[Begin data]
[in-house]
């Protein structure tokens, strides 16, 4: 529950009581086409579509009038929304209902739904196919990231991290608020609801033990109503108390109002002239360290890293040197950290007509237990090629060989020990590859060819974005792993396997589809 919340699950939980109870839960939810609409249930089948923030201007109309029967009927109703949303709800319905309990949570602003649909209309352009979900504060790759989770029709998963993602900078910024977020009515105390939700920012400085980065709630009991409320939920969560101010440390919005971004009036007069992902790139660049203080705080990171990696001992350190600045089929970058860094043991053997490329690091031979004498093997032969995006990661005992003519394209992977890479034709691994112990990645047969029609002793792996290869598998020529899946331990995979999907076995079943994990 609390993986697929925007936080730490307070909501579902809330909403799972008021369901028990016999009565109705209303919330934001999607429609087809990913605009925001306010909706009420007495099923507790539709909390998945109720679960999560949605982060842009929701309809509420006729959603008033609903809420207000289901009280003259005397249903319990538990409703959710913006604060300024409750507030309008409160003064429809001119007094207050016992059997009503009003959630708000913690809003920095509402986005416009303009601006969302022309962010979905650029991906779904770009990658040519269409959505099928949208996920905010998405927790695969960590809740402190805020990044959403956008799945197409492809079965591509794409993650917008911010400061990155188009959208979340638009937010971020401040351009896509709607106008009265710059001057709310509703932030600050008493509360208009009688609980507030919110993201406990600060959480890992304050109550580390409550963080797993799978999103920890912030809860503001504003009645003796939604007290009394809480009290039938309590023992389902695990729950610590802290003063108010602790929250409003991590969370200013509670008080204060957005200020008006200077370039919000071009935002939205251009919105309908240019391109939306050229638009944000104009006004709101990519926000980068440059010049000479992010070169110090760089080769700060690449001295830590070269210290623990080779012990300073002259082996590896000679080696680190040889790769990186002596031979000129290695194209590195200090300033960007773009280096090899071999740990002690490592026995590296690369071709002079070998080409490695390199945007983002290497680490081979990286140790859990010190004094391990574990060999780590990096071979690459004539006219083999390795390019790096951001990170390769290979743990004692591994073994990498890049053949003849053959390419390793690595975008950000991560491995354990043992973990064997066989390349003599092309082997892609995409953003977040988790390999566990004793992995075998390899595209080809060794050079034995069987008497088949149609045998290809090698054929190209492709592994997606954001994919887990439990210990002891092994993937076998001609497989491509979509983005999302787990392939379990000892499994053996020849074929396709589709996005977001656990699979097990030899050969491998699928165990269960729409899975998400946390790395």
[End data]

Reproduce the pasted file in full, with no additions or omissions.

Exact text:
[in-house]
């Protein structure tokens, strides 16, 4: 529950009581086409579509009038929304209902739904196919990231991290608020609801033990109503108390109002002239360290890293040197950290007509237990090629060989020990590859060819974005792993396997589809 919340699950939980109870839960939810609409249930089948923030201007109309029967009927109703949303709800319905309990949570602003649909209309352009979900504060790759989770029709998963993602900078910024977020009515105390939700920012400085980065709630009991409320939920969560101010440390919005971004009036007069992902790139660049203080705080990171990696001992350190600045089929970058860094043991053997490329690091031979004498093997032969995006990661005992003519394209992977890479034709691994112990990645047969029609002793792996290869598998020529899946331990995979999907076995079943994990 609390993986697929925007936080730490307070909501579902809330909403799972008021369901028990016999009565109705209303919330934001999607429609087809990913605009925001306010909706009420007495099923507790539709909390998945109720679960999560949605982060842009929701309809509420006729959603008033609903809420207000289901009280003259005397249903319990538990409703959710913006604060300024409750507030309008409160003064429809001119007094207050016992059997009503009003959630708000913690809003920095509402986005416009303009601006969302022309962010979905650029991906779904770009990658040519269409959505099928949208996920905010998405927790695969960590809740402190805020990044959403956008799945197409492809079965591509794409993650917008911010400061990155188009959208979340638009937010971020401040351009896509709607106008009265710059001057709310509703932030600050008493509360208009009688609980507030919110993201406990600060959480890992304050109550580390409550963080797993799978999103920890912030809860503001504003009645003796939604007290009394809480009290039938309590023992389902695990729950610590802290003063108010602790929250409003991590969370200013509670008080204060957005200020008006200077370039919000071009935002939205251009919105309908240019391109939306050229638009944000104009006004709101990519926000980068440059010049000479992010070169110090760089080769700060690449001295830590070269210290623990080779012990300073002259082996590896000679080696680190040889790769990186002596031979000129290695194209590195200090300033960007773009280096090899071999740990002690490592026995590296690369071709002079070998080409490695390199945007983002290497680490081979990286140790859990010190004094391990574990060999780590990096071979690459004539006219083999390795390019790096951001990170390769290979743990004692591994073994990498890049053949003849053959390419390793690595975008950000991560491995354990043992973990064997066989390349003599092309082997892609995409953003977040988790390999566990004793992995075998390899595209080809060794050079034995069987008497088949149609045998290809090698054929190209492709592994997606954001994919887990439990210990002891092994993937076998001609497989491509979509983005999302787990392939379990000892499994053996020849074929396709589709996005977001656990699979097990030899050969491998699928165990269960729409899975998400946390790395």